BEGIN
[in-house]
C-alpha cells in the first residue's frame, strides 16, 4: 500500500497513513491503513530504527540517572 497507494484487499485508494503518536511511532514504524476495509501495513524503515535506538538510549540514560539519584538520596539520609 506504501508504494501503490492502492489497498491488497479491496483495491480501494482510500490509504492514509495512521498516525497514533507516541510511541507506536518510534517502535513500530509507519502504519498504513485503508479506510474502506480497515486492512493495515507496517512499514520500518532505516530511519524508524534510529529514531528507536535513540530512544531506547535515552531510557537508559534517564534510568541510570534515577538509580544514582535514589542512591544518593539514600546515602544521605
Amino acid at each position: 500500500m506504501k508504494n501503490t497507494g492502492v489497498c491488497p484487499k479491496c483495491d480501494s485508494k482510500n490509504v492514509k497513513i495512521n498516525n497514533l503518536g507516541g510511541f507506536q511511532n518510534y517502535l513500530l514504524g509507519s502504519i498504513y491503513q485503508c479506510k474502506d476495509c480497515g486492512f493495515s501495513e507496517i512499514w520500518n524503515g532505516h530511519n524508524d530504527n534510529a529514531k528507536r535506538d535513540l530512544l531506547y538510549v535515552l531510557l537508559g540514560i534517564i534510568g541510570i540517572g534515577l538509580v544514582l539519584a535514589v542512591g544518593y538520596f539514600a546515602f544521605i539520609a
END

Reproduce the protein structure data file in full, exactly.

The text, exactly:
[in-house]
C-alpha cells in the first residue's frame, strides 16, 4: 500500500497513513491503513530504527540517572 497507494484487499485508494503518536511511532514504524476495509501495513524503515535506538538510549540514560539519584538520596539520609 506504501508504494501503490492502492489497498491488497479491496483495491480501494482510500490509504492514509495512521498516525497514533507516541510511541507506536518510534517502535513500530509507519502504519498504513485503508479506510474502506480497515486492512493495515507496517512499514520500518532505516530511519524508524534510529529514531528507536535513540530512544531506547535515552531510557537508559534517564534510568541510570534515577538509580544514582535514589542512591544518593539514600546515602544521605
Amino acid at each position: 500500500m506504501k508504494n501503490t497507494g492502492v489497498c491488497p484487499k479491496c483495491d480501494s485508494k482510500n490509504v492514509k497513513i495512521n498516525n497514533l503518536g507516541g510511541f507506536q511511532n518510534y517502535l513500530l514504524g509507519s502504519i498504513y491503513q485503508c479506510k474502506d476495509c480497515g486492512f493495515s501495513e507496517i512499514w520500518n524503515g532505516h530511519n524508524d530504527n534510529a529514531k528507536r535506538d535513540l530512544l531506547y538510549v535515552l531510557l537508559g540514560i534517564i534510568g541510570i540517572g534515577l538509580v544514582l539519584a535514589v542512591g544518593y538520596f539514600a546515602f544521605i539520609a